Have you ever wondered what it would be like to discover somewhere new? Just stumble across a place that had never been seen or heard of before. It’s a modern-day explorer’s dream…

Well, a Vietnamese farmer did just that when, in 1991, he happened to find the largest cave in the world. Now called Hang So Doong, the cave is located in the Phon Nha-ke Bag National Park. The farmer, Ho Khanh was an avid trekker and would explore the depths of the park to find food or timber to supplement he income.

Ho Khanh was out one day doing his regular ol’ thing, when he happened to see a limestone cliff. Going in for a closer look, he noticed clouds billowing out of it, and heard a river inside, but was turned off by the rushing wind coming out. Returning home, and thinking nothing of it, he forgot the exact location. That was until he came across two cave experts.

In the area to do some exploratory research, Howard and Deb Limbert of the British Cave Research Association, happened to cross paths with Ho Khanh. He explained to them about the cave he found, and they became intrigued. Urging him to try and find it again, Ho Khanh led them on a wild goose chase. Disappointed and a bit dejected, it wasn’t until 2008 that Ho Khanh finally proved himself. Finding the cave again, while on another trek, he took careful notes and lead the Limberts to the cave.

What they weren’t expecting was this:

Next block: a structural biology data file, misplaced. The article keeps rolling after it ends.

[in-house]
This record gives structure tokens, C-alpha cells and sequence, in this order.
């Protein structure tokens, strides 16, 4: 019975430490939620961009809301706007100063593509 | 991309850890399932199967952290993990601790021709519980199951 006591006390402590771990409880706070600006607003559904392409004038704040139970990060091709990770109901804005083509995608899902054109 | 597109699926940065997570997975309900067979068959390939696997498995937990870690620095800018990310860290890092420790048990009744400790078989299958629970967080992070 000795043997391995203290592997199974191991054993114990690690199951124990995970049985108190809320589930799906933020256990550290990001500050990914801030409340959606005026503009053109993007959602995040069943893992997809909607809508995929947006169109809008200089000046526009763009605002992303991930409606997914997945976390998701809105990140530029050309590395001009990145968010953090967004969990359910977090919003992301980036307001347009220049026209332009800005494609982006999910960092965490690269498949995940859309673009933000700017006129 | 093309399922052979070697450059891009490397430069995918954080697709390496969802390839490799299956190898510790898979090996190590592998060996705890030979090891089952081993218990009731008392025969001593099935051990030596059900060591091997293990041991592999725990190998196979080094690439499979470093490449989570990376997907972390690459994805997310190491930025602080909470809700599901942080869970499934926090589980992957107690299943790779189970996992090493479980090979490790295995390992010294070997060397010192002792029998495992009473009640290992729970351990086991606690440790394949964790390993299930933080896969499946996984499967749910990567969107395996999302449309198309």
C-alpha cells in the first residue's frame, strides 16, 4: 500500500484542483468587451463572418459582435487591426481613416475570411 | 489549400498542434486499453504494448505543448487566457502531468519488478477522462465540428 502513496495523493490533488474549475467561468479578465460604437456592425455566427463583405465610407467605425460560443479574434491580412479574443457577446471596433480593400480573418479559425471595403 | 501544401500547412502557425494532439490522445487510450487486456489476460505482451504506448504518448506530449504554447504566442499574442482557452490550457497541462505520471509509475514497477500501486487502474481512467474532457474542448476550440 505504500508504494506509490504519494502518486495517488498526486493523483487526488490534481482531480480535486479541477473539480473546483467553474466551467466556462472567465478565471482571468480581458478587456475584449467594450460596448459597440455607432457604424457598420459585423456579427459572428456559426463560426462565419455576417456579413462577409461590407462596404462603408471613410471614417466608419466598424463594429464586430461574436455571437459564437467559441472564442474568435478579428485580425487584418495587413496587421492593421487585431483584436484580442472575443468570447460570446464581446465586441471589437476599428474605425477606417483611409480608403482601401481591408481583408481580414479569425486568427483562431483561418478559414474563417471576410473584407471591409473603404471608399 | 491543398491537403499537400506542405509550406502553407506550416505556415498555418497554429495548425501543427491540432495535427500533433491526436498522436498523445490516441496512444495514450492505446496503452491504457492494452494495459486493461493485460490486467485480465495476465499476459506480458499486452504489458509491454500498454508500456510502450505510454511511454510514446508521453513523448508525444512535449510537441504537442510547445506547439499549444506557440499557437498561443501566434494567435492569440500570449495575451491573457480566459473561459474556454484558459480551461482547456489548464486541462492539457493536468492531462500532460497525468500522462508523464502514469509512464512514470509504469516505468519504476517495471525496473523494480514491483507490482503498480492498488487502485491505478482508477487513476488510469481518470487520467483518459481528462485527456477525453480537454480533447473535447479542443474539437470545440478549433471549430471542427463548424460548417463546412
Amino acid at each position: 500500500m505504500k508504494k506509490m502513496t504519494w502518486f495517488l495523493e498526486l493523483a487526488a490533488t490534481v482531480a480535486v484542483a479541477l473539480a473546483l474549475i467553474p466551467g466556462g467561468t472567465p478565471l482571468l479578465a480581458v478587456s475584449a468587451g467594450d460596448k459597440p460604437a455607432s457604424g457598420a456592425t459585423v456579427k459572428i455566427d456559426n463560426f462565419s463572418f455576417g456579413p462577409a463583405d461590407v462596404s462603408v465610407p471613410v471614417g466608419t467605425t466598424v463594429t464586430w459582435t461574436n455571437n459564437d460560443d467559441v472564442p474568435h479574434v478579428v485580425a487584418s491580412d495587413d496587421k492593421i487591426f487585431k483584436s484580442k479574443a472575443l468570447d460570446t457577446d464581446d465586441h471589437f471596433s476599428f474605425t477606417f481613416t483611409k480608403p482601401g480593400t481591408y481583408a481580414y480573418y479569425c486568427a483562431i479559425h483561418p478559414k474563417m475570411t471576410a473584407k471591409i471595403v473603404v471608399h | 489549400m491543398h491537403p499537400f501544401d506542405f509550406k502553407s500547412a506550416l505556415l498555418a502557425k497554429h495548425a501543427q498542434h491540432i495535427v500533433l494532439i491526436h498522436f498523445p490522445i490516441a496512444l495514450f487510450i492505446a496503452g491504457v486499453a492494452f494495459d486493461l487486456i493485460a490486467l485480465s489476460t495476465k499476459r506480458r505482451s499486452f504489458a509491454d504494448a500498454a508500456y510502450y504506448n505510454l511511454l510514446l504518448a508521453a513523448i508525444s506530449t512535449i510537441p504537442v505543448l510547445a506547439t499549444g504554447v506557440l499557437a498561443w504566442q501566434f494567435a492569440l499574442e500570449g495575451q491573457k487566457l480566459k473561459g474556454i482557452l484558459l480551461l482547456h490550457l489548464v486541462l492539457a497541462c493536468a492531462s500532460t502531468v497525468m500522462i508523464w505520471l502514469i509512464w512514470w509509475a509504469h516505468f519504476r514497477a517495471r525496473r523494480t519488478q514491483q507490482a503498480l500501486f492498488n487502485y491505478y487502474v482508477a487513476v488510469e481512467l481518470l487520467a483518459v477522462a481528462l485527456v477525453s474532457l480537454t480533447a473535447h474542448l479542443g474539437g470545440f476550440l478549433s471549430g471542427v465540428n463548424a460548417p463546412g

It was like stepping into a whole new world!  Can you imagine the experience of seeing this for the first time?  Incredible.

It takes a bit of work to get in to the cave system now.  First, you need to climb down a rope that descends about 262 feet.  Looking down is not recommended…

Hang Son Doong is a system with various sections.  Some stand at 200m tall.  Others are up to 150m wide.  That’s multiple football fields!  The system is also over 5km long, with areas still  left to explore.

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This makes the cave system long enough to sustain it’s own mini-ecosystem.  Inside is a river, jungle, and completely separate climate from the outside world.

There are all sorts of creatures who have made this cave their home.  From bats to monkeys, the cave harbors its own secret world.

All the rivers have “private” beaches.  Sparkling green in color, the rivers would make an ideal home for Robinson Crusoe.

The origin of this cave has a long history.  Formed on a fault zone, the system was created from millennia of degradation and erosion patterns caused by the Rao Thuong River.  The limestone that is the main ingredient of the surrounding Annamite Mountains was easily carved by this river, and over time created the cave.

Anyone who digs fossils will have a special treat awaiting them, if they so happen to visit.  The floors are littered with them…

The tallest stalagmites in the world, at about 80m high, are a marvelous sight to behold.  Standing like melting sentinels, they almost seem to protect the cave from would-be theives and bandits.

That’s probably because they’re keeping some of the world’s rarest rocks from being over-explored, or taken.

As mentioned, the system is much larger than currently recorded.  Connected to a whole other network of caves in the Annamite Mountains, there are about 150 of them to explore, if you have the expertise.

Up until Son Doong’s discovery, Deer Cave in Malaysia was the largest cave in the world.  Weighing in at a volume of 38.5 million cubic meters, Son Doong definitely outweighs its nearest competitor.  It’s one heck of a find for anyone to come across, and gives us would-be adventurers hope that there will more places like this left in the world to find.

Source: The Native People